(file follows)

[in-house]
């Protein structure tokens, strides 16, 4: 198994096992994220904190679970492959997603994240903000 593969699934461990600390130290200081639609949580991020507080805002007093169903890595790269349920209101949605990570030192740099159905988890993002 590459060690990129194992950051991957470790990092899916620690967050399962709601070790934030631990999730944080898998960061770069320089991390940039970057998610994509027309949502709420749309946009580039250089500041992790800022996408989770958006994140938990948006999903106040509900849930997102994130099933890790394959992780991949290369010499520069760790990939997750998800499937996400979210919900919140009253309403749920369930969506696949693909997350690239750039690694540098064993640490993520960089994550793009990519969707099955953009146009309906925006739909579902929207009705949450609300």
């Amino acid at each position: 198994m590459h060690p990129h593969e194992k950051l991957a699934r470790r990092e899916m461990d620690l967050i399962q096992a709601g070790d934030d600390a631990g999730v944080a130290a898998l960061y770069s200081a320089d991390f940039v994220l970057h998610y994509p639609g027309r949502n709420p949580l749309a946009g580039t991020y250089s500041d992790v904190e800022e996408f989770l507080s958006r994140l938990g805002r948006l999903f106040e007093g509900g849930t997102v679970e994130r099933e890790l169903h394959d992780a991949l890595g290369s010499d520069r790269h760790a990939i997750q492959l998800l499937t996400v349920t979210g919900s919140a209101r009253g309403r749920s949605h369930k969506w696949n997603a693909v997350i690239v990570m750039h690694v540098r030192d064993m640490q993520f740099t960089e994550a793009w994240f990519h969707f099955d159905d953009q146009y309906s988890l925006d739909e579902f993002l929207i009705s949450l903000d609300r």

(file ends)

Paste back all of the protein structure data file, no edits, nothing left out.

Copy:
[in-house]
């Protein structure tokens, strides 16, 4: 198994096992994220904190679970492959997603994240903000 593969699934461990600390130290200081639609949580991020507080805002007093169903890595790269349920209101949605990570030192740099159905988890993002 590459060690990129194992950051991957470790990092899916620690967050399962709601070790934030631990999730944080898998960061770069320089991390940039970057998610994509027309949502709420749309946009580039250089500041992790800022996408989770958006994140938990948006999903106040509900849930997102994130099933890790394959992780991949290369010499520069760790990939997750998800499937996400979210919900919140009253309403749920369930969506696949693909997350690239750039690694540098064993640490993520960089994550793009990519969707099955953009146009309906925006739909579902929207009705949450609300």
């Amino acid at each position: 198994m590459h060690p990129h593969e194992k950051l991957a699934r470790r990092e899916m461990d620690l967050i399962q096992a709601g070790d934030d600390a631990g999730v944080a130290a898998l960061y770069s200081a320089d991390f940039v994220l970057h998610y994509p639609g027309r949502n709420p949580l749309a946009g580039t991020y250089s500041d992790v904190e800022e996408f989770l507080s958006r994140l938990g805002r948006l999903f106040e007093g509900g849930t997102v679970e994130r099933e890790l169903h394959d992780a991949l890595g290369s010499d520069r790269h760790a990939i997750q492959l998800l499937t996400v349920t979210g919900s919140a209101r009253g309403r749920s949605h369930k969506w696949n997603a693909v997350i690239v990570m750039h690694v540098r030192d064993m640490q993520f740099t960089e994550a793009w994240f990519h969707f099955d159905d953009q146009y309906s988890l925006d739909e579902f993002l929207i009705s949450l903000d609300r």